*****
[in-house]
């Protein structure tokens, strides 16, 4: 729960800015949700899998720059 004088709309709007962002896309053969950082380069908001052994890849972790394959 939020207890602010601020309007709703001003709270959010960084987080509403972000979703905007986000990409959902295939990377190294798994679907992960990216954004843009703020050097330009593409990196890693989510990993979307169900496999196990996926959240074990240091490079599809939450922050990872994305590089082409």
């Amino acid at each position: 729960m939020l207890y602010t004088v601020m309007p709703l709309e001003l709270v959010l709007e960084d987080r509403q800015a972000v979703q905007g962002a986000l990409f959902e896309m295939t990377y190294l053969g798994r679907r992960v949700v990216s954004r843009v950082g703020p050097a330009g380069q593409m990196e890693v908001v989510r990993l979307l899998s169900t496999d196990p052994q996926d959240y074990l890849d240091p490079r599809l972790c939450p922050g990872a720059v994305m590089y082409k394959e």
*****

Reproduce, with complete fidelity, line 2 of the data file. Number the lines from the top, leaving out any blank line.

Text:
């Protein structure tokens, strides 16, 4: 729960800015949700899998720059 004088709309709007962002896309053969950082380069908001052994890849972790394959 939020207890602010601020309007709703001003709270959010960084987080509403972000979703905007986000990409959902295939990377190294798994679907992960990216954004843009703020050097330009593409990196890693989510990993979307169900496999196990996926959240074990240091490079599809939450922050990872994305590089082409």